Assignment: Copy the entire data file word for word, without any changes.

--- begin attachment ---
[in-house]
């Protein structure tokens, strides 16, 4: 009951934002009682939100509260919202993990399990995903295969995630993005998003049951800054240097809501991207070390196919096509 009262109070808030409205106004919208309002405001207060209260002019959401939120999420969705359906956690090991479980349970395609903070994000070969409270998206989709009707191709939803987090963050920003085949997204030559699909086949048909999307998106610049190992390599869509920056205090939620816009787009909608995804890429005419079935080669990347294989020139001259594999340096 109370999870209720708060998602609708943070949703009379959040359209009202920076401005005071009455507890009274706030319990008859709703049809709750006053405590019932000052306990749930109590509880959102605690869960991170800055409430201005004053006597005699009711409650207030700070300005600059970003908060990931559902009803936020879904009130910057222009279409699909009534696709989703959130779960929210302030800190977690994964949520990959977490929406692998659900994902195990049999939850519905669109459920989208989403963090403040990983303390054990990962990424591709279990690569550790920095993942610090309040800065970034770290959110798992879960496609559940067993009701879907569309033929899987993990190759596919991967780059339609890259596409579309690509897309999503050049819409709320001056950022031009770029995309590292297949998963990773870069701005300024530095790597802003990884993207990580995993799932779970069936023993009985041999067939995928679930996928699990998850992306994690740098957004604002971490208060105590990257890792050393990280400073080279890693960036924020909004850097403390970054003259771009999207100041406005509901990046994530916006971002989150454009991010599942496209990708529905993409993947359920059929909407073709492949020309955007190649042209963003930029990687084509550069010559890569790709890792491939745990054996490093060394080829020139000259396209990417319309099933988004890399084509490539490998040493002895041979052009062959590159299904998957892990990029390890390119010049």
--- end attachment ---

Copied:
[in-house]
């Protein structure tokens, strides 16, 4: 009951934002009682939100509260919202993990399990995903295969995630993005998003049951800054240097809501991207070390196919096509 009262109070808030409205106004919208309002405001207060209260002019959401939120999420969705359906956690090991479980349970395609903070994000070969409270998206989709009707191709939803987090963050920003085949997204030559699909086949048909999307998106610049190992390599869509920056205090939620816009787009909608995804890429005419079935080669990347294989020139001259594999340096 109370999870209720708060998602609708943070949703009379959040359209009202920076401005005071009455507890009274706030319990008859709703049809709750006053405590019932000052306990749930109590509880959102605690869960991170800055409430201005004053006597005699009711409650207030700070300005600059970003908060990931559902009803936020879904009130910057222009279409699909009534696709989703959130779960929210302030800190977690994964949520990959977490929406692998659900994902195990049999939850519905669109459920989208989403963090403040990983303390054990990962990424591709279990690569550790920095993942610090309040800065970034770290959110798992879960496609559940067993009701879907569309033929899987993990190759596919991967780059339609890259596409579309690509897309999503050049819409709320001056950022031009770029995309590292297949998963990773870069701005300024530095790597802003990884993207990580995993799932779970069936023993009985041999067939995928679930996928699990998850992306994690740098957004604002971490208060105590990257890792050393990280400073080279890693960036924020909004850097403390970054003259771009999207100041406005509901990046994530916006971002989150454009991010599942496209990708529905993409993947359920059929909407073709492949020309955007190649042209963003930029990687084509550069010559890569790709890792491939745990054996490093060394080829020139000259396209990417319309099933988004890399084509490539490998040493002895041979052009062959590159299904998957892990990029390890390119010049």